It is clear from the interviews conducted by Human Rights Watch that the treatment of prisoners at FOB Mercury was in violation of these conventions. Sergeant A said, “On my very first guard shift for my first interrogation that I observed was the first time I saw a PUC pushed to the brink of a stroke or heart attack. At first I was surprised, like, this is what we are allowed to do? This is what we are allowed to get away with? I think the officers knew about it but didn’t want to hear about it.”

He described the two standard methods utilized on detainees: “To ‘Fuck a PUC’ means to beat him up. We would give them blows to the head, chest, legs, and stomach, pull them down, kick dirt on them. This happened every day.” “Smoking a PUC” involved placing them in a stress position until they collapsed of muscle fatigue.

The sergeant said that detainees were “smoked” every day. “Some days we would just get bored so we would have everyone sit in a corner and then make them get in a pyramid. This was before Abu Ghraib but just like it. We did that for amusement.”

He said soldiers were directed by Military Intelligence to “smoke” prisoners to soften them up for interrogation. This involved “banging on their cages, crashing them into the cages, kicking them, kicking dirt, yelling... We poured water on them all the time to where they were soaking wet and we would cover them in dirt and sand.”

Sergeant A said that soldiers would show up at the PUC tent at FOB Mercury on their days off to participate in the torture. “Everyone in the camp knew if you wanted to work out your frustration you show up at the PUC tent. In a way it was sport.”

He described one incident involving a sergeant from Military Intelligence. “He was former Special Forces. He would come into the PUC tent and request a guy by number. Everyone was tagged. He would say, ‘Give me #22.” And we would bring him out. He would smoke the guy and fuck him. He would always say to us, ‘You didn’t see anything, right?’ And we would always say, “No, Sergeant.”

Sergeant B said that after detainees were brought to the PUC tent, “We would immediately put these guys in stress positions. PUCs would be holding hands behind their backs and be cuff tied and we would lean their forehead against a wall to support them.”

He continued, “As far as abuse goes I saw hard hitting. I heard a lot of stories, but if it ain’t me I wouldn’t care. I was busy leading my men. I did hear about [a sergeant] breaking PUC bones.” He also described detainees being subjected to sleep deprivation and denied food and water.

Troops were not under instructions to adhere to international law in the treatment of prisoners. “The Geneva Conventions is questionable,” Sergeant B said, “and we didn’t know we were supposed to be following it... we were never briefed on the Geneva Conventions.”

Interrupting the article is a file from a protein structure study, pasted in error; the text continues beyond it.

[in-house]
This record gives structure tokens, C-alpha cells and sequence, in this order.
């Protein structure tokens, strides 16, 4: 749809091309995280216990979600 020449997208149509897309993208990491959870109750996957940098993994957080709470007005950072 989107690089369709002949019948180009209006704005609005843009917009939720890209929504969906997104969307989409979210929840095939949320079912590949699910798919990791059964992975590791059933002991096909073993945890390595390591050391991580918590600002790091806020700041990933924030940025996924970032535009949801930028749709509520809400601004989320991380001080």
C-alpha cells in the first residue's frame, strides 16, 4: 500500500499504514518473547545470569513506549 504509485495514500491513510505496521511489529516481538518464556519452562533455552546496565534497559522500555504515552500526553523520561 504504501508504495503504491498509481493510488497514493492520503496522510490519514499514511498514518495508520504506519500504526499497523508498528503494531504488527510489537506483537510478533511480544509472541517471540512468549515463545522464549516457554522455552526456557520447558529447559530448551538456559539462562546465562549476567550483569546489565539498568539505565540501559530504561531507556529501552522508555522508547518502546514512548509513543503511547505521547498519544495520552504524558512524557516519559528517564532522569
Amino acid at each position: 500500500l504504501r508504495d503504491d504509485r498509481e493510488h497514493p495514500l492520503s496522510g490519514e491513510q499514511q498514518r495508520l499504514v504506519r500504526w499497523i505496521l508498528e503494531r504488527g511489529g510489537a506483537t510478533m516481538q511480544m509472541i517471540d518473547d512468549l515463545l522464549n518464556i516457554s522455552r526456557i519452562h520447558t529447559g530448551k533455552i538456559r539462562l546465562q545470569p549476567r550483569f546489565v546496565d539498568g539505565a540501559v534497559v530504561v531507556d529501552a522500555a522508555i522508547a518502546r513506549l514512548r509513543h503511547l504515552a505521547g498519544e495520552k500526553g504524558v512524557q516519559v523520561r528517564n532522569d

Capt. Ian Fishback (referred to as “Officer C” by HRW) heard reports from his NCOs of similar abuse:

“We had prisoners that were forced to do extremely stressful exercises for at least two hours at a time which personally I am in good shape and I would not be able to do that type of exercise for two hours.... There was a case where a prisoner had cold water dumped on him and then he was left outside for the night. Again, exposure to elements. There was a case where a soldier took a baseball bat and struck a detainee on the leg hard.”

Fishback also said that when the photos of prisoner abuse at Abu Ghraib were published, soldiers destroyed similar pictures that existed at FOB Mercury. “They burned them,” he said, “The exact quote was, ‘They [the soldiers at Abu Ghraib] were getting in trouble for the same things we were told to do, so we destroyed the pictures.’”

He referred to the role of OGAs (Other Government Agencies) in the abuse. Although the term OGA was always used, it was assumed they were from the Central Intelligence Agency. These civilian agents were involved in interrogations involving beatings and torture as well as apparent “disappearances” of detainees.

Capt. Fishback told HRW, “I talked to an MP who said that he was in charge of holding detainees and that the CIA would just come and take the detainees away. They would be like, ‘How many detainees do you have?’ and he knew he has seventeen detainees but the OGA would be like, ‘No, you have sixteen,’ so he’d be like ‘Alright. I have sixteen.’ And who knows where that detainee went?”